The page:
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Archive for Thursday, May 25, 2006

Volunteers vital in Black Jack site cleanup efforts

Students, community members pitch in with preparations

May 25, 2006

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Carol Von Tersch hauls pieces of wood and metal for the cleanup by the Pearson House.

Carol Von Tersch hauls pieces of wood and metal for the cleanup by the Pearson House.

Volunteers are playing a major role in preparing Black Jack Battlefield to eventually become a public park and nature preserve.

"They have helped us a lot," said Kerry Altenbernd, a member of the Black Jack Battlefield Trust, which owns the 40-acre site about 3 miles east of Baldwin.

College students, professors, community and service organizations as well as interested individuals have pitched in to help clean up the former farmstead sold to the trust in 2003 by the James Cavender family.

That cleanup has included clearing brush and removing small trees and limbs, debris and trash. They have been working with trust members generally on Saturdays.

Dozens of students from Baker University have worked at the site during the past couple of years. The university requires students to do some community service work.

"They actually like it," said Brenda Day, an instructor at Baker. "That's hard labor, but they have actually embraced that task. Some have gone out there on their own."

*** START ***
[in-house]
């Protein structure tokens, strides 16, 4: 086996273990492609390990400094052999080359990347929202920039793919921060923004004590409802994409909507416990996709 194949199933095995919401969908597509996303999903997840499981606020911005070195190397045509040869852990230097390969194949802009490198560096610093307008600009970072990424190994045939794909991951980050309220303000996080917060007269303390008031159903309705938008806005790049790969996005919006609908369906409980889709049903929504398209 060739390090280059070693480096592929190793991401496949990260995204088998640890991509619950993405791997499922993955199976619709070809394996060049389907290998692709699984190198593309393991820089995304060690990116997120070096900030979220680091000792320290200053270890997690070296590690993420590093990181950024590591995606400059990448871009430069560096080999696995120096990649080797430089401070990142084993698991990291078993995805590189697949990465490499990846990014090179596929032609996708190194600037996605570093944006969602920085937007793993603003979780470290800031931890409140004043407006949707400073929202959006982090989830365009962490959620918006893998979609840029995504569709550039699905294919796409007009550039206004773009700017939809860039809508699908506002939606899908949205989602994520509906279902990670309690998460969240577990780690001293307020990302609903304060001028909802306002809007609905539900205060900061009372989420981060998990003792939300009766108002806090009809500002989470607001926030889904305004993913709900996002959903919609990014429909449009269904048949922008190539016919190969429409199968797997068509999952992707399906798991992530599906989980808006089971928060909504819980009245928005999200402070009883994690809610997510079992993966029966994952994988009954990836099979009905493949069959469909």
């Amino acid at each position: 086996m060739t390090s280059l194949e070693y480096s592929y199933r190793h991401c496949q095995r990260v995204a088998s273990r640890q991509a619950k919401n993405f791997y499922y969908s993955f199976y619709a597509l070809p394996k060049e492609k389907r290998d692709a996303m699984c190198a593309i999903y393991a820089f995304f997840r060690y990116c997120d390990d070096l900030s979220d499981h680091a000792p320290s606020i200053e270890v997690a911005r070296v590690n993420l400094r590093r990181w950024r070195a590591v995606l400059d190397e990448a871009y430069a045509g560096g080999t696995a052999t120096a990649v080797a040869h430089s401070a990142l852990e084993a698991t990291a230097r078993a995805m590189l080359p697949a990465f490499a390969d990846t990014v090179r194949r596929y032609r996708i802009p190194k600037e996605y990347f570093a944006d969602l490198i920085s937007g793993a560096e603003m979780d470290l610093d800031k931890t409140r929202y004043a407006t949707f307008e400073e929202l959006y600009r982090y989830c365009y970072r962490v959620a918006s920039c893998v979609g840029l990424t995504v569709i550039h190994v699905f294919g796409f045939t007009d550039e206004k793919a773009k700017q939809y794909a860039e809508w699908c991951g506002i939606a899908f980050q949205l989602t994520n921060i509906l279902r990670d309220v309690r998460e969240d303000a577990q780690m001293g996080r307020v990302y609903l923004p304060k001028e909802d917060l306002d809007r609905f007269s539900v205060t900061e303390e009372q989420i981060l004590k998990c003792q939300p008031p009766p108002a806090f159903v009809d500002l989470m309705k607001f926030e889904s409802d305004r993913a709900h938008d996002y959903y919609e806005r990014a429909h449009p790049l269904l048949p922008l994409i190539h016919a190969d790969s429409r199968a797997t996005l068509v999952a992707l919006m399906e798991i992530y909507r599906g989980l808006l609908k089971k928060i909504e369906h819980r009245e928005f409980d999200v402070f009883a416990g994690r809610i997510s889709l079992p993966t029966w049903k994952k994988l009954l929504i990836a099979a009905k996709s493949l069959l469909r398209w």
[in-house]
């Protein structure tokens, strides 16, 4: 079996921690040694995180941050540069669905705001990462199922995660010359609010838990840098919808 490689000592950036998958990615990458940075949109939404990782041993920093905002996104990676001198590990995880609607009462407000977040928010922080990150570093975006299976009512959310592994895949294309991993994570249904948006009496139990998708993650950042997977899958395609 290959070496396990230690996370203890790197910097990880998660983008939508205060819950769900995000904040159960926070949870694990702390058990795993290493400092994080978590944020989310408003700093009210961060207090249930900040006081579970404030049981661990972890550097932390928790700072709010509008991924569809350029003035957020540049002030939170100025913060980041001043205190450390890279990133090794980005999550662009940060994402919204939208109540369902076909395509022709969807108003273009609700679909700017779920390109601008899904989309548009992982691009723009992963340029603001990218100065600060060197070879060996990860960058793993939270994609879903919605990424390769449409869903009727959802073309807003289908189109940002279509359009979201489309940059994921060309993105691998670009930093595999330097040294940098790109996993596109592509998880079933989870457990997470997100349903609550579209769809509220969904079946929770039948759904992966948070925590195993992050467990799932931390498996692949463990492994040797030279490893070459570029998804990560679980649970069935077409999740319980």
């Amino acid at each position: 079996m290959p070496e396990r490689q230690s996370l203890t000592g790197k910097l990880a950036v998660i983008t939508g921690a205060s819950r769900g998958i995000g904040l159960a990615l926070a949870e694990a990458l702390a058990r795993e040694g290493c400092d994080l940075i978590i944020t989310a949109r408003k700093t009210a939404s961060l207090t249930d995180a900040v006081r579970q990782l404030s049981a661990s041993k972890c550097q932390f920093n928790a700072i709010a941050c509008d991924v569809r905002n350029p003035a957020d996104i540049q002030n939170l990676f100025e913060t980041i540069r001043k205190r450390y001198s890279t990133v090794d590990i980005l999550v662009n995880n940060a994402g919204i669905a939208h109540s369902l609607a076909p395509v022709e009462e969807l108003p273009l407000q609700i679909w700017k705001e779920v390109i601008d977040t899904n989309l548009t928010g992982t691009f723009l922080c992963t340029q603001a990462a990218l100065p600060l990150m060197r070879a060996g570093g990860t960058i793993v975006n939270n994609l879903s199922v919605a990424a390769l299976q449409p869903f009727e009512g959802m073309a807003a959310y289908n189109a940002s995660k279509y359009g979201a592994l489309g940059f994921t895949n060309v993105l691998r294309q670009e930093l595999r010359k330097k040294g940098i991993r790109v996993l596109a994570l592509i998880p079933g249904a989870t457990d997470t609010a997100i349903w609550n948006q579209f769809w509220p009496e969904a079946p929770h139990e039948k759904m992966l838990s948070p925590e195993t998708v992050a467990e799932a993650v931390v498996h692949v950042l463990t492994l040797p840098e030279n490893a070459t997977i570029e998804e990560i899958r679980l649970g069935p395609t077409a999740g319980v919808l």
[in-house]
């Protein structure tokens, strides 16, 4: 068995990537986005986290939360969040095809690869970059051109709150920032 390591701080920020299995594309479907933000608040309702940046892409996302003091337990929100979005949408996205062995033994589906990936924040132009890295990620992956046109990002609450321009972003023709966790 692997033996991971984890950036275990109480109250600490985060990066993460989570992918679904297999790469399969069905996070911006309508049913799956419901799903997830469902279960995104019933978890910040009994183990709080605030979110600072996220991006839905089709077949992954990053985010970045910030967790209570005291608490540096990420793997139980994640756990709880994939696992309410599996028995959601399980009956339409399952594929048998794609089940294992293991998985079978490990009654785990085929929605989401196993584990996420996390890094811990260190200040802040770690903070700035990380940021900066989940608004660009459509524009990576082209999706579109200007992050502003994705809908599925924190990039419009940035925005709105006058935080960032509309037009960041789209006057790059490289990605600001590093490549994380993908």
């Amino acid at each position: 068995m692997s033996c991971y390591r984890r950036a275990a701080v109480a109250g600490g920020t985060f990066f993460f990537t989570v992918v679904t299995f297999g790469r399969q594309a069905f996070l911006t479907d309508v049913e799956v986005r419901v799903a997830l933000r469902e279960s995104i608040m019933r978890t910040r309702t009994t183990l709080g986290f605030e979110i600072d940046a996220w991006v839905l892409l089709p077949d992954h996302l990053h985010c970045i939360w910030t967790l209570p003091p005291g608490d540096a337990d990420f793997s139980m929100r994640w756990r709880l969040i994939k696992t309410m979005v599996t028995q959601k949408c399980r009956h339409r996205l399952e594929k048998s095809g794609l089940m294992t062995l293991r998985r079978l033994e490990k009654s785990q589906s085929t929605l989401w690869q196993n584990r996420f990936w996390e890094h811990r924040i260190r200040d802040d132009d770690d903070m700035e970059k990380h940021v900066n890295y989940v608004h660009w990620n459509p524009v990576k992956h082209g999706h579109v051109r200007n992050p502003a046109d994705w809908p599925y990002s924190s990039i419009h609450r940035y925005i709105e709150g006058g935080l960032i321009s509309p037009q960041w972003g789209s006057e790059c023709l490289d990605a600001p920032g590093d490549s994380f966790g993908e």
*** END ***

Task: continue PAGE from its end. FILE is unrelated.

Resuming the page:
Ramon Powers, at left, hauls junk at the Black Jack site. Volunteers have assisted with cleanup efforts at the site.

Ramon Powers, at left, hauls junk at the Black Jack site. Volunteers have assisted with cleanup efforts at the site.

Kansas University students also have pitched in, especially student volunteers with Environmental Action to Revitalize the Heartland, an organization under the Center for Community Outreach.

"We've also had people from all over Baldwin, Vinland and rural Douglas County down here," Altenbernd said. "Some people come once or twice, some come for a month's stretch; just whenever they can."

Altenbernd estimated that more than 150 volunteers have helped at the battlefield over the past two years.

The cleanup has helped the trust prepare for the June 2-3 sesquicentennial commemoration of the battle.

"Originally we had to cut down some brush," Altenbernd said. "We wanted people to be able to see the battlefield. We've had about two or three things to emphasize at the same time."

Volunteer work will be needed at least until the trust opens the park to the public on a permanent basis. That won't be for another two years, Altenbernd said.

If you want to volunteer or want more information, send an e-mail to volunteers@blackjackbattlefield.org.

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